USS Bataan Amphibious Assault Ship (Image: U.S. Navy)
(Via The Brookings Institution)
The U.S. Navy and Marine Corps in the past week have dispatched considerable forces to assist in the ongoing humanitarian operation in the wake of last week’s earthquake in Haiti. Some of the more notable assets include the USS Carl Vinson, a 95,000 ton Nimitz-class aircraft carrier; the USS Bataan Amphibious Assault Ship and corresponding vessels, together carrying a 2,200-member Marine Expeditionary Unit; and the USNS Comfort, a hospital ship with 12 operating rooms and 1000 beds. With Haiti’s primary airfield overwhelmed with traffic, and with the main sea port disabled by the wreckage following the quake, the ability to stage relief efforts at sea has given new impetus to a concept that flourished in the post Cold War 1990s and reached new, heady heights during the early “transformation” years of the Rumsfeld Department of Defense. Sea Basing, despite a recent fall from grace, deserves a fresh look.
[H/T: Information Dissemination]
A new study, The Shrinking Costs of War, produced by the Human Security Report Project at the School for International Studies at Simon Fraser University and funded by the governments of the United Kingdom, Norway, Sweden, and Switzerland, reveals that nationwide death rates actually fall during the course of most of today’s armed conflicts.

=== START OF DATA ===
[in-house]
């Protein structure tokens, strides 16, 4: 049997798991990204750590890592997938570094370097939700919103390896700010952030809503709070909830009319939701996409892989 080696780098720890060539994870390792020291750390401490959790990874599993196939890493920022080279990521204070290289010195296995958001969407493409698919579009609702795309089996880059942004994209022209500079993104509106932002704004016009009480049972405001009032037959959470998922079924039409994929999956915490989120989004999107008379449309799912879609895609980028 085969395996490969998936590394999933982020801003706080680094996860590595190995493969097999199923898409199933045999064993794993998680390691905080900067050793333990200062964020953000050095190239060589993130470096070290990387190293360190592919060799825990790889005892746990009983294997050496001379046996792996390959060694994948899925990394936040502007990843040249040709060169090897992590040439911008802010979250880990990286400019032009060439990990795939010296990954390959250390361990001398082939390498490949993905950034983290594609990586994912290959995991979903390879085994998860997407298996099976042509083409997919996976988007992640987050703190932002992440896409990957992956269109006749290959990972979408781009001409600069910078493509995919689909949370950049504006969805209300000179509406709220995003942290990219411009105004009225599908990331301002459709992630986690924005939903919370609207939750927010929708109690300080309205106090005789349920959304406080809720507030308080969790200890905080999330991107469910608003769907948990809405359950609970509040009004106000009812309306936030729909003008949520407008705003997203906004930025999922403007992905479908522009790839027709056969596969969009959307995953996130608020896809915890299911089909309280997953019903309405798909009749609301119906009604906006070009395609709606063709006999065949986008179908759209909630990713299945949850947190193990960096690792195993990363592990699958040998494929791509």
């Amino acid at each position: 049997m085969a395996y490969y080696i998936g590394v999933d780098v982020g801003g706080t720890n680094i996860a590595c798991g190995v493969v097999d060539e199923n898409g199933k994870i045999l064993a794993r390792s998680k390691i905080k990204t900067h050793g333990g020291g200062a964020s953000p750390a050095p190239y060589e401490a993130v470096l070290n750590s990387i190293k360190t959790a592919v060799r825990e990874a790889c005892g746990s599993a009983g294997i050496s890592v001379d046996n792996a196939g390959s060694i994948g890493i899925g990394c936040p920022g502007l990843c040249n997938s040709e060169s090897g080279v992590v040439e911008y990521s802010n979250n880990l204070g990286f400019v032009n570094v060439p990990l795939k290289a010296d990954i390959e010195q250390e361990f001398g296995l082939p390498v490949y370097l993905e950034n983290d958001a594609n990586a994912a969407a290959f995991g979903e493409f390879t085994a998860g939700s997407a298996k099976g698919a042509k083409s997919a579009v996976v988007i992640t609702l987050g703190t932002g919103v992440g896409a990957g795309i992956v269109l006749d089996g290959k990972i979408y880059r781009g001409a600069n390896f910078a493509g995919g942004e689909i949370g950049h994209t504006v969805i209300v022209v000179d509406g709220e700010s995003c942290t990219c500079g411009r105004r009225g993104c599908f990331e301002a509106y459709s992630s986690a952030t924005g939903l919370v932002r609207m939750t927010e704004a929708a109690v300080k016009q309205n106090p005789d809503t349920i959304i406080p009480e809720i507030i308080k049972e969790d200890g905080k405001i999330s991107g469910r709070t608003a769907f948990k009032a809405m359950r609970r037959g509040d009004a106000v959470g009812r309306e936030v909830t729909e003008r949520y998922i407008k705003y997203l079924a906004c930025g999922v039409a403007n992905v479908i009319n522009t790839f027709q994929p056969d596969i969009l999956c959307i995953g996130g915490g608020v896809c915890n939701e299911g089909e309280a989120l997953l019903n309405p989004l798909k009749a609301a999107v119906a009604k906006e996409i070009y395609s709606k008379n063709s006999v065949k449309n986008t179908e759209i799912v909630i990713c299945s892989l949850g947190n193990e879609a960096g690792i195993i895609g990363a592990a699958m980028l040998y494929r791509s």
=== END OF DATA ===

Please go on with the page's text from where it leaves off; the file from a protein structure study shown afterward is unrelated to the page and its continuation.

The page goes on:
Most significant developments from study:
- The average war today is fought by smaller armies and impacts less territory than conflicts of the Cold War era. Smaller wars mean fewer war deaths and less impact on nationwide mortality rates.
- Dramatic long-term improvements in public health in the developing world have steadily reduced mortality rates in peacetime—and saved countless lives in wartime.
- Major increases in the level, scope, and effectiveness of humanitarian assistance to war-affected populations in countries in conflict since the end of the Cold War have reduced wartime death tolls still further.